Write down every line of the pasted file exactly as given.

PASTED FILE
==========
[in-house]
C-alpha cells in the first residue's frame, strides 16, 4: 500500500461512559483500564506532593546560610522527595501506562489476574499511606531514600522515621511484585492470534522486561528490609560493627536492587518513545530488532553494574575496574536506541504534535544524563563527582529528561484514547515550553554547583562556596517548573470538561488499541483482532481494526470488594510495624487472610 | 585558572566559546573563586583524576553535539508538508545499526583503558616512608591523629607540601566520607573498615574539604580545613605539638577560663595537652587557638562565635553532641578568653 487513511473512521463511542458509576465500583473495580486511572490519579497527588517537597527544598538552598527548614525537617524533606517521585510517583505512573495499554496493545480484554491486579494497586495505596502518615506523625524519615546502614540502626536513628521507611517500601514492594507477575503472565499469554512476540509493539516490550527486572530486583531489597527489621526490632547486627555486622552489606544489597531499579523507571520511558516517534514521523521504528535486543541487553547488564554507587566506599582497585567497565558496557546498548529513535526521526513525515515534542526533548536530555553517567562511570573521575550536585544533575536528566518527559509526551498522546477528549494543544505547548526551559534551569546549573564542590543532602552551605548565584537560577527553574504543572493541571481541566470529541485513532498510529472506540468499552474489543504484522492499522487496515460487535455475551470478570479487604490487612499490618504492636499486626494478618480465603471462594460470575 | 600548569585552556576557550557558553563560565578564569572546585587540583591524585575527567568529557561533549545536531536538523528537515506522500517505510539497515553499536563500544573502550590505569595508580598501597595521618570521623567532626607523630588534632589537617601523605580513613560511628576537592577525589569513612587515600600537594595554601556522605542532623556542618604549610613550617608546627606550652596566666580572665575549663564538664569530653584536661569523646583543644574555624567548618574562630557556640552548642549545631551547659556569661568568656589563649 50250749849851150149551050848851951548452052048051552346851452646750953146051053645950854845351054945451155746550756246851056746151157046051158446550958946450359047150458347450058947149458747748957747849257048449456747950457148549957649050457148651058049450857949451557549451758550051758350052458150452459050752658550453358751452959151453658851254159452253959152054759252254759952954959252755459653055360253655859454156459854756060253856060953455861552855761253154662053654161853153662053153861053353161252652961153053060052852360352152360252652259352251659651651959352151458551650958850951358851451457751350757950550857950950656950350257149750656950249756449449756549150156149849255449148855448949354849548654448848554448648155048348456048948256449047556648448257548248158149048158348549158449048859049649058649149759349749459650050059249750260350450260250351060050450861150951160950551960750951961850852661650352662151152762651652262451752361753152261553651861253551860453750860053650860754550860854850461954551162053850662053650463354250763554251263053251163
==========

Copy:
[in-house]
C-alpha cells in the first residue's frame, strides 16, 4: 500500500461512559483500564506532593546560610522527595501506562489476574499511606531514600522515621511484585492470534522486561528490609560493627536492587518513545530488532553494574575496574536506541504534535544524563563527582529528561484514547515550553554547583562556596517548573470538561488499541483482532481494526470488594510495624487472610 | 585558572566559546573563586583524576553535539508538508545499526583503558616512608591523629607540601566520607573498615574539604580545613605539638577560663595537652587557638562565635553532641578568653 487513511473512521463511542458509576465500583473495580486511572490519579497527588517537597527544598538552598527548614525537617524533606517521585510517583505512573495499554496493545480484554491486579494497586495505596502518615506523625524519615546502614540502626536513628521507611517500601514492594507477575503472565499469554512476540509493539516490550527486572530486583531489597527489621526490632547486627555486622552489606544489597531499579523507571520511558516517534514521523521504528535486543541487553547488564554507587566506599582497585567497565558496557546498548529513535526521526513525515515534542526533548536530555553517567562511570573521575550536585544533575536528566518527559509526551498522546477528549494543544505547548526551559534551569546549573564542590543532602552551605548565584537560577527553574504543572493541571481541566470529541485513532498510529472506540468499552474489543504484522492499522487496515460487535455475551470478570479487604490487612499490618504492636499486626494478618480465603471462594460470575 | 600548569585552556576557550557558553563560565578564569572546585587540583591524585575527567568529557561533549545536531536538523528537515506522500517505510539497515553499536563500544573502550590505569595508580598501597595521618570521623567532626607523630588534632589537617601523605580513613560511628576537592577525589569513612587515600600537594595554601556522605542532623556542618604549610613550617608546627606550652596566666580572665575549663564538664569530653584536661569523646583543644574555624567548618574562630557556640552548642549545631551547659556569661568568656589563649 50250749849851150149551050848851951548452052048051552346851452646750953146051053645950854845351054945451155746550756246851056746151157046051158446550958946450359047150458347450058947149458747748957747849257048449456747950457148549957649050457148651058049450857949451557549451758550051758350052458150452459050752658550453358751452959151453658851254159452253959152054759252254759952954959252755459653055360253655859454156459854756060253856060953455861552855761253154662053654161853153662053153861053353161252652961153053060052852360352152360252652259352251659651651959352151458551650958850951358851451457751350757950550857950950656950350257149750656950249756449449756549150156149849255449148855448949354849548654448848554448648155048348456048948256449047556648448257548248158149048158348549158449048859049649058649149759349749459650050059249750260350450260250351060050450861150951160950551960750951961850852661650352662151152762651652262451752361753152261553651861253551860453750860053650860754550860854850461954551162053850662053650463354250763554251263053251163